Ford cutting 7000 jobs globally, works towards increased profit margins

Ford is cutting 7000 jobs around the world as part of a “smart redesign” of the company, with positions to be cut in South America, China, Europe and the US by the end of August.

The plan, led by Ford’s latest CEO Jim Hackett (pictured, left. Right, chairman Bill Ford), to cut jobs began in November but this is the first time some official and more detailed information has been handed out. The CEO started communicating the latest job cuts to employees on Monday, with some loses set to occur as early as this week. In Monday’s message, Hackett said:

“We are now entering the final phase of Smart Redesign. Notifications to employees in North America affected by wave four of Smart Redesign will begin tomorrow. The majority will be completed by May 24. Our Smart Redesign and restructuring work continues in Europe, China, South America and International Markets Group. We expect to complete the process in those markets by the end of August.”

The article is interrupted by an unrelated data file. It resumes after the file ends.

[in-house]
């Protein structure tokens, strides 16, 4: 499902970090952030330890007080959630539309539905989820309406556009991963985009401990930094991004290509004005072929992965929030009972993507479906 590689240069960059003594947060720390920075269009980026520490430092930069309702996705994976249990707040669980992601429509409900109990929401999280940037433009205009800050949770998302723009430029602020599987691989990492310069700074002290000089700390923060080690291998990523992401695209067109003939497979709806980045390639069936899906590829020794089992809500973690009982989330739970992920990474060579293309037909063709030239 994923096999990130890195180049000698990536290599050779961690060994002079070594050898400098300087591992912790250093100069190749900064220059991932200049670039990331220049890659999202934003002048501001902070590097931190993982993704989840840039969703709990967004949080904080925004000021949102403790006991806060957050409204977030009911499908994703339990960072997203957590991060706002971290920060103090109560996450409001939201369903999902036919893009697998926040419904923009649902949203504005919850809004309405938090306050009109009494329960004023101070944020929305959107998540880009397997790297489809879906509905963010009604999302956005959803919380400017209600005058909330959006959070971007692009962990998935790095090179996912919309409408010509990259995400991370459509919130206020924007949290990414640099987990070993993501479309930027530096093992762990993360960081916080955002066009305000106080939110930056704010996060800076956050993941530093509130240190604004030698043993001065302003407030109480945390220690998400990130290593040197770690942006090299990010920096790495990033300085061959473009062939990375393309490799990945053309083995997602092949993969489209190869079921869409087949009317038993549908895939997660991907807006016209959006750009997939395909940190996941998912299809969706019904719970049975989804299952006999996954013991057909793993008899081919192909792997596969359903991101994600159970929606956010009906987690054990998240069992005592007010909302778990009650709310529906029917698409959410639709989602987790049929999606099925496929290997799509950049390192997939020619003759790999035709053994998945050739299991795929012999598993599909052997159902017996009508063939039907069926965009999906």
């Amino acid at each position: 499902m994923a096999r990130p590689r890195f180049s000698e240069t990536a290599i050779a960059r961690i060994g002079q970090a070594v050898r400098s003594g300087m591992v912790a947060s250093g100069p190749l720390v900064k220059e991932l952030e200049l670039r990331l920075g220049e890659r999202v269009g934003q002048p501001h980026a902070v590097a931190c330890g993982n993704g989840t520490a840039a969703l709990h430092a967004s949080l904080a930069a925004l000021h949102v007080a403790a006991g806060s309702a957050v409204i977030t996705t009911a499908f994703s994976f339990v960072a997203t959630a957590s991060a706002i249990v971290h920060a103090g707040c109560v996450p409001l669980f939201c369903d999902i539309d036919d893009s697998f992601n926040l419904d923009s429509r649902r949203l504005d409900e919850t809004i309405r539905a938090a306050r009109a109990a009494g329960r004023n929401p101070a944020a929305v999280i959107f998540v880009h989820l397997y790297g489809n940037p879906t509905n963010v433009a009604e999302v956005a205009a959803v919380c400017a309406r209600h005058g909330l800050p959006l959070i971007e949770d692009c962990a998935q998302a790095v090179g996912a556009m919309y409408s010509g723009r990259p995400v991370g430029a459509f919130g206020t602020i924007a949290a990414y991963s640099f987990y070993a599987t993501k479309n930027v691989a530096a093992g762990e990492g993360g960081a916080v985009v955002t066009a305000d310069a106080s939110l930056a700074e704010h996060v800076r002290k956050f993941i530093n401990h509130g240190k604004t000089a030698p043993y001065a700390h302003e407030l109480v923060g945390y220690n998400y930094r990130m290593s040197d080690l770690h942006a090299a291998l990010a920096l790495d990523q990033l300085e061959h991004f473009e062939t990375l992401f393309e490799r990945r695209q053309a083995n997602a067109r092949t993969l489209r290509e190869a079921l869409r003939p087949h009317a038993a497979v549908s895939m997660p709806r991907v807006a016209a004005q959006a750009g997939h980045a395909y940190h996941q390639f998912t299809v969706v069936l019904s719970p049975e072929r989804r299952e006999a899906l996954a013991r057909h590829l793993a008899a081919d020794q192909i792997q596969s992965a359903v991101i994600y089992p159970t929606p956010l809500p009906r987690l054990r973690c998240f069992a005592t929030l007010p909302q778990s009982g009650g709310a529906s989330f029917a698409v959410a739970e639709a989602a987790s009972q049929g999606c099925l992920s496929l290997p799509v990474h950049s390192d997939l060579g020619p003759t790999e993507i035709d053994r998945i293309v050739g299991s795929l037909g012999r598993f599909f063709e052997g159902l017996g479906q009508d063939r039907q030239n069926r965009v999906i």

Last year Ford announced it is going to implement a five-year plan to cut costs. This includes a global redesign of the company, with job cuts in various areas, and even the removal of some of the slower-selling sedan models from the US showroom. It’s all in an effort to save US$25.5 billion over the five years.

It’s understood 2019 will be a ‘year of action’ to achieve these goals. However, Ford has said it is trying to undertake the process in a thoughtful way for employees, giving those affected some time to leave and say goodbye. In Monday’s letter, Hackett said:

“Ford is a family company and saying goodbye to colleagues is difficult and emotional. We have moved away from past practices in some regions where team members who were separated had to leave immediately with their belongings, instead giving people the choice to stay for a few days to wrap up and say goodbye. We also have a range of resources and services in place to support employees in managing this transition.”

The end goal is to achieve an 8 per cent profit margin globally by 2020.